An expert panel on prorogation was convened on Thursday at the University of Toronto’s Faculty of Law. The panel featured law professor David Schneiderman, director of Fair Vote Canada Larry Gordon, Globe & Mail correspondent Michael Valpy, and political science professor Simone Chambers, and its goal was to engage in dialogue about Stephen Harper’s second prorogation of Parliament within a year. The panel was organized by Law Students for Democracy, with Camille Labchuk and Daniel Goldbloom hosting and chairing, respectively, the discussion.
There were two fundamental questions that emerged from the debate: 1) is the latest prorogation legal? and 2) if legal, is the prorogation an ethical abuse of power?
It was conceded by all parties (with the exception of Larry Gordon, who spoke exclusively about voting reform) that the prorogation is legal. It is certainly the prerogative of the Prime Minister to ask the Governor-General to prorogue Parliament. Even if it is perhaps against the spirit of the constitution, there is no black-letter law against prorogation.
So if prorogation is legal, is it right? Without explicitly saying as much, the panellists suggested that the answer is No. Both Schneiderman and Valpy pointed out that the prorogation process has been substantively abused only three times since Confederation: by Stephen Harper in 2008 and 2009, and by Sir John A. Macdonald in 1873 to avoid an inquiry into the Pacific Railway scandal. Chambers argued that it’s a matter of degree: while every past prorogation has been for the advantage of the governing party in some capacity, one must examine the degree of partisanship with respect to the reasons claimed for proroguing.
What were Stephen Harper’s reasons for proroguing? Valpy stated the obvious, that all of Harper’s ostensible reasons are disingenuous (see e.g. the Economist critique of Harper’s “recalibration” reason). Schneiderman suggested that the real motivation was that Harper wanted to avoid having to turn over documents related to alleged complicity in Afghan detainee abuse. Schniederman detailed the history of Harper’s misleading claims that his government was legally obliged to keep the documents hidden – claims that were blown out of the water by Parliamentary law clerk Rob Walsh. Schneiderman suggested the possibility that, had he not prorogued, Harper and cabinet could have been forcibly removed from Parliament for not respecting the majority vote to turn over the documents.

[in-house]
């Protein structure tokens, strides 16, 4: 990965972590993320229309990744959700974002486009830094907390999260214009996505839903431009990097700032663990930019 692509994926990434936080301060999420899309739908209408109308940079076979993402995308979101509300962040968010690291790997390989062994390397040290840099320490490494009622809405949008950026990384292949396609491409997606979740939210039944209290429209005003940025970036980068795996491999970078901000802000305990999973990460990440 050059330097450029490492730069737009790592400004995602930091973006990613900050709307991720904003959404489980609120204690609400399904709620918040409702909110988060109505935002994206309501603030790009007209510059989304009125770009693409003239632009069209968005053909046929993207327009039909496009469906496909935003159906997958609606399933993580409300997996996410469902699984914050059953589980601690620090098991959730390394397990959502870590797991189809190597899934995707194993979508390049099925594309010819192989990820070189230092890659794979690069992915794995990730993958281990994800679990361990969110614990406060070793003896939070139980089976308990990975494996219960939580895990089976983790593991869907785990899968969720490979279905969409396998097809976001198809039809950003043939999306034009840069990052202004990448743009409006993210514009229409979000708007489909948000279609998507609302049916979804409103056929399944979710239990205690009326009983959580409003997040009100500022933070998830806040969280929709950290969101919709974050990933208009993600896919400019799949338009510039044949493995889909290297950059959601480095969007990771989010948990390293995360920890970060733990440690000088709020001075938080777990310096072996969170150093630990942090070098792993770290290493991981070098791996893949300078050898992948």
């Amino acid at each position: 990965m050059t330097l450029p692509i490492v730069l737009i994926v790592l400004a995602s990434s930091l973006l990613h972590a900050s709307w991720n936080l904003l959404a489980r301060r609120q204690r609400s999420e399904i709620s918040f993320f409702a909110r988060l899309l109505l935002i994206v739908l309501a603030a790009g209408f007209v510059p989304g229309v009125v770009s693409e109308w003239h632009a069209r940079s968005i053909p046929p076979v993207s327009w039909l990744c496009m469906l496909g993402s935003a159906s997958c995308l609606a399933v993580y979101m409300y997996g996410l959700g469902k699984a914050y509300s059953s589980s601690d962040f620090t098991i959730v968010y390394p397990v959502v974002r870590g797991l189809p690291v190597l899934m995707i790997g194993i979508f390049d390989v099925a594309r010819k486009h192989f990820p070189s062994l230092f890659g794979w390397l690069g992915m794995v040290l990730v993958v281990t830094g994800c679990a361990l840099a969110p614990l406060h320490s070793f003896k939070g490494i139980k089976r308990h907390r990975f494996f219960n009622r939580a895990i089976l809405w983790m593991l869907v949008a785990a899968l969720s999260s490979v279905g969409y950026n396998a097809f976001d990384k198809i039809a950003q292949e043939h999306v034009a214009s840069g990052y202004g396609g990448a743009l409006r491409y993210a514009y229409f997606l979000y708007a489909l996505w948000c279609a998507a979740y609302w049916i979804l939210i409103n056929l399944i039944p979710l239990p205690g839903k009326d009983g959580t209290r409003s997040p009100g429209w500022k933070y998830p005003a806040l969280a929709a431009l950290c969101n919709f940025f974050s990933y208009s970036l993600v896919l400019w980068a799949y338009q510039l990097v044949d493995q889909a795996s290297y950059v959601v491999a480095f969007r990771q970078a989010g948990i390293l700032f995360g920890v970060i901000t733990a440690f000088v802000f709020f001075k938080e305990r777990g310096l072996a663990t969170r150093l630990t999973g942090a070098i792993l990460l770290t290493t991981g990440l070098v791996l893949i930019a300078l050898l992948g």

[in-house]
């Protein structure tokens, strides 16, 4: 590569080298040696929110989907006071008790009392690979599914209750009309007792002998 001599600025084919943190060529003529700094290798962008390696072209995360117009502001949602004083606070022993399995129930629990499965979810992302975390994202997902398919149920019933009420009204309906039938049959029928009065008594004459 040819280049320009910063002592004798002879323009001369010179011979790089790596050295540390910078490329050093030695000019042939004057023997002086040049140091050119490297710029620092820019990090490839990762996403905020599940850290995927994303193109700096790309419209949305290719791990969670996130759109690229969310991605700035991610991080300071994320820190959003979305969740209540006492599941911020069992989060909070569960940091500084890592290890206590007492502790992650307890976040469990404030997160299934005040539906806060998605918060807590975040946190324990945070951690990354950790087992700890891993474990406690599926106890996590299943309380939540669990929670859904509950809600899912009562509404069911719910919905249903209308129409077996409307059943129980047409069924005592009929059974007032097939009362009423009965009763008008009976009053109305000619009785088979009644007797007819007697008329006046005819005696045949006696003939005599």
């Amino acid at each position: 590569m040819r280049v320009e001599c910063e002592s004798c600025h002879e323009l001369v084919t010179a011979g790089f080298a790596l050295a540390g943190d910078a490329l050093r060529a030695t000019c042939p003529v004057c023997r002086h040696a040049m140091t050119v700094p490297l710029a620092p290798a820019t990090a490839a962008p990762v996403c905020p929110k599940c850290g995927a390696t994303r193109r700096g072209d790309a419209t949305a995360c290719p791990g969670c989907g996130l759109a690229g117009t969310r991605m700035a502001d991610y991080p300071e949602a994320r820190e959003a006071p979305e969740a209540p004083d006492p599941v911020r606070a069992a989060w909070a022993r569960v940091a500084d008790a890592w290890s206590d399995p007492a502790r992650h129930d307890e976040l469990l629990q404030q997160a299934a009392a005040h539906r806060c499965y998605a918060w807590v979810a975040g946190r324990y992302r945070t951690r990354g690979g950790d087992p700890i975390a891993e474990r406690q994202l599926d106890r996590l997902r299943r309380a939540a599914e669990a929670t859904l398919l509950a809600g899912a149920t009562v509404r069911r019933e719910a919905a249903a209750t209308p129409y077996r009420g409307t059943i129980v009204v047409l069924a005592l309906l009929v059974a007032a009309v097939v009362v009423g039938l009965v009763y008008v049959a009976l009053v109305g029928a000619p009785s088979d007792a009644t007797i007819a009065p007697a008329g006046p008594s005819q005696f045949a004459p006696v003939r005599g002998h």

Harper’s behaviour, said Schneiderman, is part of a broader agenda to Americanize the Canadian constitution – evidenced by Harper’s insistence on separation of powers between the Judiciary, Parliament, and the “Executive”; also evidenced by Harper’s desire for an elected Senate.
The panel agreed that the Governor-General did the correct thing in 2009 by agreeing to the prorogation. The Governor-General is not expected to interfere with political affairs beyond what is asked of her; her role today is primarily symbolic, and we wouldn’t want her to begin exercising her black-letter prerogative.
There was debate as to whether Parliament could create a statute governing prorogation. Chambers thought that this would require a constitutional amendment, which is very hard to effect practically. Schneiderman said that it might be possible, and a similar problem is playing out in Harper’s proposed Senate reform.
Perhaps the most crucial point came from Chambers. She said that while the 2009 prorogation is technically legal, it is dependent on the citizens to voice outrage at the audacity of Harper proroguing out of such blatant self-interest. The outrage is manifesting itself in the infamous facebook group, the 10-point hit that the Conservatives have taken in the polls, and the planned protests that will occur all over Canada tomorrow.
In short, the prorogation problem is a political one, not legal.